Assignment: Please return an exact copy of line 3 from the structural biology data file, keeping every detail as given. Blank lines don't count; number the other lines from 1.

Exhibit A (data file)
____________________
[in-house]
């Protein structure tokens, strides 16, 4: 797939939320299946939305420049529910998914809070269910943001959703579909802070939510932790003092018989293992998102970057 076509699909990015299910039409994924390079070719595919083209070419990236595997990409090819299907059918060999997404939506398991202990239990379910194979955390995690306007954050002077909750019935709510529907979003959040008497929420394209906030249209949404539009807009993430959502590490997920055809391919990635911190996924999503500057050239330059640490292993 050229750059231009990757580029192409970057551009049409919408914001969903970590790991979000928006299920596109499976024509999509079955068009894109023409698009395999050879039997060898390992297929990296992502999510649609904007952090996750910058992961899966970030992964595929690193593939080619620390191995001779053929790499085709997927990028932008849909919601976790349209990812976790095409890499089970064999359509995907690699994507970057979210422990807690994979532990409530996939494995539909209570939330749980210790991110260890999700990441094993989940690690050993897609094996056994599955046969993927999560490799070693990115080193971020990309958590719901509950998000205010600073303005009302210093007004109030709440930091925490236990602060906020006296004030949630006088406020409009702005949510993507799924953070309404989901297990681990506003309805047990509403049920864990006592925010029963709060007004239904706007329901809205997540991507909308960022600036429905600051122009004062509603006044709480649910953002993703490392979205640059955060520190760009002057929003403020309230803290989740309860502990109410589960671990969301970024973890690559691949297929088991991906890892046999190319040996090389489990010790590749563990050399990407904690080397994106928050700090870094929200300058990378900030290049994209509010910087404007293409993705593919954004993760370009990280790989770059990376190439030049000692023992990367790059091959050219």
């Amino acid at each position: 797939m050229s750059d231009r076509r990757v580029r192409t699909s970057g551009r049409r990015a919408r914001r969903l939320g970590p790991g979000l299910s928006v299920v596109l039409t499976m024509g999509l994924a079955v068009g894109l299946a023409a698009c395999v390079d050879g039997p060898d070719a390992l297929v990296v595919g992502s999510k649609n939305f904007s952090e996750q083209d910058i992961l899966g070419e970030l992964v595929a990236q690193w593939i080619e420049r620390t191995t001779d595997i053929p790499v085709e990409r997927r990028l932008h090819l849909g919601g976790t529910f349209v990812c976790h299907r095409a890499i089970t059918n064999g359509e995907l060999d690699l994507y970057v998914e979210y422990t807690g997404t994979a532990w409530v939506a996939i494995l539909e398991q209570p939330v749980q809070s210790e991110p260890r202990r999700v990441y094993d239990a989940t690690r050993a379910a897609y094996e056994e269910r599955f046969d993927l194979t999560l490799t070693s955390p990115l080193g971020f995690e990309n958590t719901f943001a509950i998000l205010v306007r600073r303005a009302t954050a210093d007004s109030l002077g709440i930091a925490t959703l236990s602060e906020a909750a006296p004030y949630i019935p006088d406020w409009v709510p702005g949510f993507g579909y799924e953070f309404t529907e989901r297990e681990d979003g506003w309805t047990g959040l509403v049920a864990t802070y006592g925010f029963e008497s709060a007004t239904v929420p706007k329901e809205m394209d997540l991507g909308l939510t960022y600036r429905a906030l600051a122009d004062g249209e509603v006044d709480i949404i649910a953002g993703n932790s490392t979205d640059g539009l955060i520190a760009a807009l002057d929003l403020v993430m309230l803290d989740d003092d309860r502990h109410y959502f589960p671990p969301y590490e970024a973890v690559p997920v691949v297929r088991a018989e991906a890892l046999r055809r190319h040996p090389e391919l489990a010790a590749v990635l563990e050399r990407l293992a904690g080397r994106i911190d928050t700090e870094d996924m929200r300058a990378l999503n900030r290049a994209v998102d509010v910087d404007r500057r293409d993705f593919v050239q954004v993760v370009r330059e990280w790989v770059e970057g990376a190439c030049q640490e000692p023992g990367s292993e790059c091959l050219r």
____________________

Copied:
């Amino acid at each position: 797939m050229s750059d231009r076509r990757v580029r192409t699909s970057g551009r049409r990015a919408r914001r969903l939320g970590p790991g979000l299910s928006v299920v596109l039409t499976m024509g999509l994924a079955v068009g894109l299946a023409a698009c395999v390079d050879g039997p060898d070719a390992l297929v990296v595919g992502s999510k649609n939305f904007s952090e996750q083209d910058i992961l899966g070419e970030l992964v595929a990236q690193w593939i080619e420049r620390t191995t001779d595997i053929p790499v085709e990409r997927r990028l932008h090819l849909g919601g976790t529910f349209v990812c976790h299907r095409a890499i089970t059918n064999g359509e995907l060999d690699l994507y970057v998914e979210y422990t807690g997404t994979a532990w409530v939506a996939i494995l539909e398991q209570p939330v749980q809070s210790e991110p260890r202990r999700v990441y094993d239990a989940t690690r050993a379910a897609y094996e056994e269910r599955f046969d993927l194979t999560l490799t070693s955390p990115l080193g971020f995690e990309n958590t719901f943001a509950i998000l205010v306007r600073r303005a009302t954050a210093d007004s109030l002077g709440i930091a925490t959703l236990s602060e906020a909750a006296p004030y949630i019935p006088d406020w409009v709510p702005g949510f993507g579909y799924e953070f309404t529907e989901r297990e681990d979003g506003w309805t047990g959040l509403v049920a864990t802070y006592g925010f029963e008497s709060a007004t239904v929420p706007k329901e809205m394209d997540l991507g909308l939510t960022y600036r429905a906030l600051a122009d004062g249209e509603v006044d709480i949404i649910a953002g993703n932790s490392t979205d640059g539009l955060i520190a760009a807009l002057d929003l403020v993430m309230l803290d989740d003092d309860r502990h109410y959502f589960p671990p969301y590490e970024a973890v690559p997920v691949v297929r088991a018989e991906a890892l046999r055809r190319h040996p090389e391919l489990a010790a590749v990635l563990e050399r990407l293992a904690g080397r994106i911190d928050t700090e870094d996924m929200r300058a990378l999503n900030r290049a994209v998102d509010v910087d404007r500057r293409d993705f593919v050239q954004v993760v370009r330059e990280w790989v770059e970057g990376a190439c030049q640490e000692p023992g990367s292993e790059c091959l050219r």